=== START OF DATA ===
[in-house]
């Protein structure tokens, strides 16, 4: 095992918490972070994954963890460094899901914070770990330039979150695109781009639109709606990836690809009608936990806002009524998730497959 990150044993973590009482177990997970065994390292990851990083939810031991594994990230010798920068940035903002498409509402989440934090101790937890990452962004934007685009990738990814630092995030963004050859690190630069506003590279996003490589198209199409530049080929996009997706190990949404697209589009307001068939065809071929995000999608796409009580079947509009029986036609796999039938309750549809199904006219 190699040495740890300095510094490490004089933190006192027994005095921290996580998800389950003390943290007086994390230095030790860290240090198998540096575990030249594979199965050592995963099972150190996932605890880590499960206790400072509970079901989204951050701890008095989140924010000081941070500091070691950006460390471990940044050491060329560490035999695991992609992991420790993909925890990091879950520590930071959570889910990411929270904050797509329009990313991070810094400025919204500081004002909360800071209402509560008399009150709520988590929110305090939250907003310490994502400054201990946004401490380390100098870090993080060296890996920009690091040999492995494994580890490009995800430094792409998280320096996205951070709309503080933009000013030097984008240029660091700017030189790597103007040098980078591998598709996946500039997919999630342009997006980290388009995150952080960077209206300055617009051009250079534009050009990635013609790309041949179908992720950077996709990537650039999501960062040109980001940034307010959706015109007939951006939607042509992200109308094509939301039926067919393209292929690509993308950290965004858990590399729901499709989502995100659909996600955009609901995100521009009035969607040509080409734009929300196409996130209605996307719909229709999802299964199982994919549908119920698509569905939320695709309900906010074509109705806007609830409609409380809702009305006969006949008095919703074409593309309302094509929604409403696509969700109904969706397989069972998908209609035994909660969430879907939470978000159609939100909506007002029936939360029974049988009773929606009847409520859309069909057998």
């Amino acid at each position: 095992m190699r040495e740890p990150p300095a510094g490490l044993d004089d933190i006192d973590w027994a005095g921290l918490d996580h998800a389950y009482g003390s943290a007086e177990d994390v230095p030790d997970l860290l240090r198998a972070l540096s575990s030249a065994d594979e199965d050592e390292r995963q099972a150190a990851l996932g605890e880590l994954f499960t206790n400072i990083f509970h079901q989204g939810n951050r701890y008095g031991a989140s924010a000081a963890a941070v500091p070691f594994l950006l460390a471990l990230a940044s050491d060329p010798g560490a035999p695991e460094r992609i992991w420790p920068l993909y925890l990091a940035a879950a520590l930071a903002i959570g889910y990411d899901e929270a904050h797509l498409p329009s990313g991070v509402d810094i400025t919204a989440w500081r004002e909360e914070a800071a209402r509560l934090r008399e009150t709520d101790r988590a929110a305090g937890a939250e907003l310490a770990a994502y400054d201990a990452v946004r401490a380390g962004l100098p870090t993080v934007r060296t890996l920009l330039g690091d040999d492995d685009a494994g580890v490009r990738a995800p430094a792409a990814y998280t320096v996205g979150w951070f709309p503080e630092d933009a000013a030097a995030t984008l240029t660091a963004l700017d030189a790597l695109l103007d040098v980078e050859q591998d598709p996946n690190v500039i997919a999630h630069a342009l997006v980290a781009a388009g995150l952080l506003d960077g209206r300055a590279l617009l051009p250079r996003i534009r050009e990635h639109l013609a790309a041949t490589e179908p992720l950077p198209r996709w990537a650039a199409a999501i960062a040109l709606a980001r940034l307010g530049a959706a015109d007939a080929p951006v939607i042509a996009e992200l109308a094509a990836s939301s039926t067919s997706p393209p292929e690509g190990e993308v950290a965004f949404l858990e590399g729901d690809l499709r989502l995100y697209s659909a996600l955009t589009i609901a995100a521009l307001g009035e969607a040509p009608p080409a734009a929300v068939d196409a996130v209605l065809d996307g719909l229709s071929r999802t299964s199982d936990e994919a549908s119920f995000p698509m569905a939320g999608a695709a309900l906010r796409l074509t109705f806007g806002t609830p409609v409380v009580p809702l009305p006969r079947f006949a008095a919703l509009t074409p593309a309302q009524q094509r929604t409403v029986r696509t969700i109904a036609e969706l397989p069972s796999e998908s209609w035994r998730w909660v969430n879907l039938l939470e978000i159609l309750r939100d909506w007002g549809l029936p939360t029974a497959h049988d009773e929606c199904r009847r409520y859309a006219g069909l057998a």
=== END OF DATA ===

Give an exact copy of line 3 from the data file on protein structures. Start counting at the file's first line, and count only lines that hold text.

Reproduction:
């Amino acid at each position: 095992m190699r040495e740890p990150p300095a510094g490490l044993d004089d933190i006192d973590w027994a005095g921290l918490d996580h998800a389950y009482g003390s943290a007086e177990d994390v230095p030790d997970l860290l240090r198998a972070l540096s575990s030249a065994d594979e199965d050592e390292r995963q099972a150190a990851l996932g605890e880590l994954f499960t206790n400072i990083f509970h079901q989204g939810n951050r701890y008095g031991a989140s924010a000081a963890a941070v500091p070691f594994l950006l460390a471990l990230a940044s050491d060329p010798g560490a035999p695991e460094r992609i992991w420790p920068l993909y925890l990091a940035a879950a520590l930071a903002i959570g889910y990411d899901e929270a904050h797509l498409p329009s990313g991070v509402d810094i400025t919204a989440w500081r004002e909360e914070a800071a209402r509560l934090r008399e009150t709520d101790r988590a929110a305090g937890a939250e907003l310490a770990a994502y400054d201990a990452v946004r401490a380390g962004l100098p870090t993080v934007r060296t890996l920009l330039g690091d040999d492995d685009a494994g580890v490009r990738a995800p430094a792409a990814y998280t320096v996205g979150w951070f709309p503080e630092d933009a000013a030097a995030t984008l240029t660091a963004l700017d030189a790597l695109l103007d040098v980078e050859q591998d598709p996946n690190v500039i997919a999630h630069a342009l997006v980290a781009a388009g995150l952080l506003d960077g209206r300055a590279l617009l051009p250079r996003i534009r050009e990635h639109l013609a790309a041949t490589e179908p992720l950077p198209r996709w990537a650039a199409a999501i960062a040109l709606a980001r940034l307010g530049a959706a015109d007939a080929p951006v939607i042509a996009e992200l109308a094509a990836s939301s039926t067919s997706p393209p292929e690509g190990e993308v950290a965004f949404l858990e590399g729901d690809l499709r989502l995100y697209s659909a996600l955009t589009i609901a995100a521009l307001g009035e969607a040509p009608p080409a734009a929300v068939d196409a996130v209605l065809d996307g719909l229709s071929r999802t299964s199982d936990e994919a549908s119920f995000p698509m569905a939320g999608a695709a309900l906010r796409l074509t109705f806007g806002t609830p409609v409380v009580p809702l009305p006969r079947f006949a008095a919703l509009t074409p593309a309302q009524q094509r929604t409403v029986r696509t969700i109904a036609e969706l397989p069972s796999e998908s209609w035994r998730w909660v969430n879907l039938l939470e978000i159609l309750r939100d909506w007002g549809l029936p939360t029974a497959h049988d009773e929606c199904r009847r409520y859309a006219g069909l057998a």